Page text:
Thursday, May 26, 2011

Some knitting projects

I knit my niece, Chicklet (that's my nickname for her!), a sweater every year.  Here are some of my favorite ones...the flower detail on the black cardigan is buttons and beads that I sewed onto the sweater.

Wednesday, May 25, 2011

You don't always get what you pay for...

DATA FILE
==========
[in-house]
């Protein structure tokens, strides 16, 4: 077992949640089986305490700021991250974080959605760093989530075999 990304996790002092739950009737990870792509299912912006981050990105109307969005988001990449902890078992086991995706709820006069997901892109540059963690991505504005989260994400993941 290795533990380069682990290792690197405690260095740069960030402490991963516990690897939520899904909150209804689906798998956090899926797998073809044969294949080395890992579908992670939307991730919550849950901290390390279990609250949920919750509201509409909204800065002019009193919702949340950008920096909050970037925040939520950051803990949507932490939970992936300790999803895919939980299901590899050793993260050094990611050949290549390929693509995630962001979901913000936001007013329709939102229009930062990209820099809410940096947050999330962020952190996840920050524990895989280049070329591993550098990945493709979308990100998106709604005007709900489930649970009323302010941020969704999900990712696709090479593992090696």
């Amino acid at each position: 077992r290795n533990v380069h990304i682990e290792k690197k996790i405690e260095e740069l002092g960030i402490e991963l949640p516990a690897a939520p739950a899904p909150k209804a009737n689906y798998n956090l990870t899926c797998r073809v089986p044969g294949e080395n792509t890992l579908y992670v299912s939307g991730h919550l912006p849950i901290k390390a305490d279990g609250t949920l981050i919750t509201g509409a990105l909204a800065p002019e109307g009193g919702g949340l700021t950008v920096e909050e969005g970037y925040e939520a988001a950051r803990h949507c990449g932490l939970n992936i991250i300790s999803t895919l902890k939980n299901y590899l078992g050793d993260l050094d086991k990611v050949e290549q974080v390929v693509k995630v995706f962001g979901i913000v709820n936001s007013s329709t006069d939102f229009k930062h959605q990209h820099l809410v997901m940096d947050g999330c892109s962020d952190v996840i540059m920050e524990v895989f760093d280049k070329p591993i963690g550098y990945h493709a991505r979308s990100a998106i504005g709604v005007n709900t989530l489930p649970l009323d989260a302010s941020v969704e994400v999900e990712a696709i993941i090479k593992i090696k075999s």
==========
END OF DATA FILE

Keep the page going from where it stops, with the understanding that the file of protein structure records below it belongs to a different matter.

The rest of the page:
...but this time I did!  For the last couple of years I've been using an unscented shampoo and conditioner that I bought at the health food store.  But my hair had gotten dry and dull, and it did not look healthy.  So I looked around and ended up trying Pantene moisturizing shampoo and conditioner.  That was about half as expensive as what I'd been using and my hair was better, but I still thought that I needed something more.  Last month I was out with a friend and she needed to stop at her hair salon/spa.  This place had all kinds of hair products and I was looking for something to add shine to my hair.  The owner of the salon came over to wait on me and he recommended that I try the Pureology line of products, specifically the volumizing shampoo and conditioner.  He told me that Pureology products are more concentrated, so you don't use as much.  After I got over the sticker shock of $25 for each bottle (or about 5 times what the Pantene products cost!), I had to decide whether or not to make this major investment.  I budget for miscellaneous expenses, so I decided to go ahead.  OMG!  Within a week, my hair was much healthier looking and feeling, and I don't have to use conditioner every day.  Of course, I don't know how long this bottle of shampoo will last me, but since I only have to use a little bit (really, only about the size of a large pea), I'm expecting that my investment will definitely pay off!